3 and flat characters (though he doesn’t use the terms), Marsh insists, as Forster does, that flat characters are not necessarily uninteresting or unsympathetic. Walton and Frankenstein are round, while the daemon, because of his single-minded quest first for companionship and then for revenge, is relatively flat, like the secondary characters. Finally, Marsh shows how characterization serves the themes of the novel, with characters acting either as doubles, like Walton and Frankenstein, or as figure and shadow, like Frankenstein and the daemon. Moving from form and characterization to themes, Chapter begins with the distinction between nature and nurture. While Marsh shows that both Frankenstein and the daemon link nature to free will and the good, and nurture to determinism and evil, he concedes that neither character is entirely consistent about this set of binaries. Stressing the links between nurture, determinism, and evil, Marsh argues that the novel is a powerful proto-Marxist critique of modern capitalism, and that, in rebelling against his creator and master, the daemon symbolizes either the restive English working class or the French Revolutionary mob, or both. Following Anne Mellor, Marsh also reads the novel as a critique of male-driven science: a science that seeks to unveil, penetrate, and control a feminine nature. Provocatively, Marsh argues that there is no positive example of science in the novel—that the daemon’s longing to recover his original ignorance might be justified. Having discussed the symbolic meaning of the daemon, Marsh examines the oedipal symbolism of Frankenstein’s dream and then what might be called the natural symbolism of the moon, water, mountains, storms, sight and hearing. Eschewing oversimplification (here as elsewhere), he notes that Shelley offers a “great richness of suggestion, coupled with a lack of confirmation” (147). Since Shelley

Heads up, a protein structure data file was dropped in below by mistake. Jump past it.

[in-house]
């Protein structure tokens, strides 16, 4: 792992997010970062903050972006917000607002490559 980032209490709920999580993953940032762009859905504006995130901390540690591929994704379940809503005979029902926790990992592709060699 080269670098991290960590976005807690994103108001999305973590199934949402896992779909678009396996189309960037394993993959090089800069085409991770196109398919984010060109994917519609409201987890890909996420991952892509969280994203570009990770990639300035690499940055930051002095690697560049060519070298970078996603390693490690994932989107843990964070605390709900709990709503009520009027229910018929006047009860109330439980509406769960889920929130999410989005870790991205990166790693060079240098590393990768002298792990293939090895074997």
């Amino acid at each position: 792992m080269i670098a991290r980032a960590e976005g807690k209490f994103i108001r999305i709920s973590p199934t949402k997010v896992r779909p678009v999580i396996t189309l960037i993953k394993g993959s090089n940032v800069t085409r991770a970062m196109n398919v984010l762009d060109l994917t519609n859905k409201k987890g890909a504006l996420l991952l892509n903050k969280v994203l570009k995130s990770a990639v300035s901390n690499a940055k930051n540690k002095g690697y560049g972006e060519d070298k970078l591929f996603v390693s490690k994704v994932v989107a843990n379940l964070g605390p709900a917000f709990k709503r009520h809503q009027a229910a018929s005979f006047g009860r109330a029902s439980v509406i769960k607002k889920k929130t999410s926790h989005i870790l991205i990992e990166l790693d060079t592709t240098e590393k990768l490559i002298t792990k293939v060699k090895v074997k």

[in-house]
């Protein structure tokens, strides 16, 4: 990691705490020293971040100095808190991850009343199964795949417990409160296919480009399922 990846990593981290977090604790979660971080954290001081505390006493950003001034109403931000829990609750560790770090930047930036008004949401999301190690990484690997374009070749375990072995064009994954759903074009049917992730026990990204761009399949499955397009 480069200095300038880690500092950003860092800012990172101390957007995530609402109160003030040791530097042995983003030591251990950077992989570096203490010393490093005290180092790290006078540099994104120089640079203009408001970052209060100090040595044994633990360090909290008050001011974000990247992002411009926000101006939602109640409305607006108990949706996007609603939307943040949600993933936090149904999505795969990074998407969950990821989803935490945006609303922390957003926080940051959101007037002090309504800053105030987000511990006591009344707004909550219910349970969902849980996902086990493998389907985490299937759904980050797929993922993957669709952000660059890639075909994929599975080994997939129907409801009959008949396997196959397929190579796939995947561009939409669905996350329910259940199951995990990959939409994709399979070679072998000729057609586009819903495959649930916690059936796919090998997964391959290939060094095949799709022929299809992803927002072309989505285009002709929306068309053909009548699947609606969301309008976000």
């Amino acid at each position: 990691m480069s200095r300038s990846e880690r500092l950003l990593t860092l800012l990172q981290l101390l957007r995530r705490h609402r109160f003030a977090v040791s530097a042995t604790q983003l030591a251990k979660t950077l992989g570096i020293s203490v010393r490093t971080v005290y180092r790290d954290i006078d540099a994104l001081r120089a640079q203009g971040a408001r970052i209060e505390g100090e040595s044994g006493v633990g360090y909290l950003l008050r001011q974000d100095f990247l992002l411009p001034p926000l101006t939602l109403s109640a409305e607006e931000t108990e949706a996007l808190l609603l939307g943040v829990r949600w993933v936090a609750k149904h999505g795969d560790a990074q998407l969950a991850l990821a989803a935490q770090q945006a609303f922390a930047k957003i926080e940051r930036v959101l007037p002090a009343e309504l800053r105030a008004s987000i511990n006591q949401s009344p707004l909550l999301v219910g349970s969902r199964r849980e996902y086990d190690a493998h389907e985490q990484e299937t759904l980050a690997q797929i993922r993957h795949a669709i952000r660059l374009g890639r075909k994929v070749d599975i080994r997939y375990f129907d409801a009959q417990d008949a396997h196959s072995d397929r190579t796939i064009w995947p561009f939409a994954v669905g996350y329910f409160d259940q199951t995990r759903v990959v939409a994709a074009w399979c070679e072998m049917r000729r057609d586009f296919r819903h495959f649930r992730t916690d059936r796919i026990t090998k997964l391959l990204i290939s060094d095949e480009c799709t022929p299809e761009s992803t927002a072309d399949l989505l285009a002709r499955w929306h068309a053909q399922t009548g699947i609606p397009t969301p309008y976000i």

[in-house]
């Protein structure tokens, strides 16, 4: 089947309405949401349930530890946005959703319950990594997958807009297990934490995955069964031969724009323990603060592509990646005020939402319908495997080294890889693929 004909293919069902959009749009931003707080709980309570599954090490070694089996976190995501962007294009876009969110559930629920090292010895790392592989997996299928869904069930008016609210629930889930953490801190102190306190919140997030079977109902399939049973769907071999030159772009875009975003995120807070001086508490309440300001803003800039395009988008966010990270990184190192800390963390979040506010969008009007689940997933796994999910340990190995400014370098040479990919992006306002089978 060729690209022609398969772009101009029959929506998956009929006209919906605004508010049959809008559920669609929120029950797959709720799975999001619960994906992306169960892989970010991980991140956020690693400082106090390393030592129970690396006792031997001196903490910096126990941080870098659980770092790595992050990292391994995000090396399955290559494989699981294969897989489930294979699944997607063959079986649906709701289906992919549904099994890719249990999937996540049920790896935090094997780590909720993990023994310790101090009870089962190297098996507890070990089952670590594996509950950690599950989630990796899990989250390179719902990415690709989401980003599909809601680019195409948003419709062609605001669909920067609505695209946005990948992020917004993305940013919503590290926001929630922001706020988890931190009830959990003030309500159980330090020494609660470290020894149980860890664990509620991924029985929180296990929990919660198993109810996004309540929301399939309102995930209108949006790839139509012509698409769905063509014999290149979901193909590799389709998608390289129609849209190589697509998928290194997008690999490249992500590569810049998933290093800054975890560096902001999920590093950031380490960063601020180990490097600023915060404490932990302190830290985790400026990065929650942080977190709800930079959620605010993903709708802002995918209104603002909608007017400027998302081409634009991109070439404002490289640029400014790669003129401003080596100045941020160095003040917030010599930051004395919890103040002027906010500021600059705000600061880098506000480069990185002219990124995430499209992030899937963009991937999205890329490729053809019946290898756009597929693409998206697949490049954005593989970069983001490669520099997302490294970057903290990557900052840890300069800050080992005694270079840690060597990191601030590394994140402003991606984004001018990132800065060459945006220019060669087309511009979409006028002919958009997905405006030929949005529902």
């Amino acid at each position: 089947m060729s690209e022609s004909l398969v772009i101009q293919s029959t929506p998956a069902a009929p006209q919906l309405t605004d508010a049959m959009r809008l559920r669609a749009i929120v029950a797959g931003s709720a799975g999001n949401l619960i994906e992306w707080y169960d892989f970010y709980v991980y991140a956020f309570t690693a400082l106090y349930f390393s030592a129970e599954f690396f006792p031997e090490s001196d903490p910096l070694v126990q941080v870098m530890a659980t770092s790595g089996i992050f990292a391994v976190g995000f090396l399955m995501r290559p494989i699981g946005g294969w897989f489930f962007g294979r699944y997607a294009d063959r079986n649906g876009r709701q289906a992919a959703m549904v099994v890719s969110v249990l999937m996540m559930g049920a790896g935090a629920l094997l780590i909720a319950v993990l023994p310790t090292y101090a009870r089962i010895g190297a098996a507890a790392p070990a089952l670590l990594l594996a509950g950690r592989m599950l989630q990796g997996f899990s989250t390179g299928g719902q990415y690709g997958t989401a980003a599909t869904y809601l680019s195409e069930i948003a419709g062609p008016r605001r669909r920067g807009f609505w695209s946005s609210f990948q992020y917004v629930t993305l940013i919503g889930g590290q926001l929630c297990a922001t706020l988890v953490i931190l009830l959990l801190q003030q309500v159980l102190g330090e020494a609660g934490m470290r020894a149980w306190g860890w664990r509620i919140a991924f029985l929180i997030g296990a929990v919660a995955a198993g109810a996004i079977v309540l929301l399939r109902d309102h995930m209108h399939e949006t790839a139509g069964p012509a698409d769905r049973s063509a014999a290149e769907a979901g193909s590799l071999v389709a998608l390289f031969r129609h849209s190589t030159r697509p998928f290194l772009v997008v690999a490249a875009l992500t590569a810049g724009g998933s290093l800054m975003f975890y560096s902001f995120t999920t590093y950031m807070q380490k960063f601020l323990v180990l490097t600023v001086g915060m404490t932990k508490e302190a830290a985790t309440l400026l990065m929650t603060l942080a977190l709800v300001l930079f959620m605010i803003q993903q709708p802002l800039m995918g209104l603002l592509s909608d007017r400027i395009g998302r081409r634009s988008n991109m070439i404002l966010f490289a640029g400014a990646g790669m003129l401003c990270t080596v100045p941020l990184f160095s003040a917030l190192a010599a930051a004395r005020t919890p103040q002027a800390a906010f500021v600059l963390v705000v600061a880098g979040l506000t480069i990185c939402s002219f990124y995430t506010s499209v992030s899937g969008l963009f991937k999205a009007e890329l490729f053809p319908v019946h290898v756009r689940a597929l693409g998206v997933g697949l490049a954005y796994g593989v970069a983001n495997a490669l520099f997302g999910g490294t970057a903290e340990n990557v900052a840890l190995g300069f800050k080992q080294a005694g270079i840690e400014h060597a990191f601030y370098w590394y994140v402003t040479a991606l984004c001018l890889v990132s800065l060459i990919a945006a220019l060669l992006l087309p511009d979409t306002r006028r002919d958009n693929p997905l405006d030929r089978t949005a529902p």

4 deploys her symbolism within a framework of myth, Marsh also explains what she does with the myths of Prometheus, Oedipus, Narcissus, and especially Satan (as retold in Paradise Lost), and he briefly considers how the story itself has become a modern myth (especially with reference to films). Here Marsh seems to bite off more than he chews. Though he draws clear parallels between Shelley’s novel and her sources, he does not really provide a theory of myths, except to suggest that they recall “racial memories” (151). Besides under-examining the topic of myth, Marsh seems reluctant to cite his sources or acknowledge his precursors. Though the brilliant dialogical/narratological first chapter is clearly based on the work of Bakhtin and Genette, their names do not appear in the text. It likewise fails to mention both Anne Mellor’s analysis of the novel as a feminist critique of science and Plato’s redaction of the myth of Prometheus. Though Marsh sometimes refers to “critics” (e.g., 17, 63, 68, 152), he does not say who they are. In the endnotes we find Genette, Mellor, and Plato (though not Bakhtin or Forster) but it would be helpful--especially for students--to see them named in the main text. It was perhaps inevitable that the second part of this book would be weaker than the first. What can an author say in a twenty-page account of “Many Shelley’s Life and Works” (with only six pages devoted to her works), or a six-page account of “The Influence of Frankenstein,” or a twenty-page “Sample of Critical Views”? Not pretending to offer a critical history of the novel, this “sample” treats only works (by Muriel Spark, Sandra M. Gilbert and Susan Gubar, Anne K. Mellor, Mary Lowe-Evans, and Joseph Kestner) published since the 1950s, and it does not do so in chronological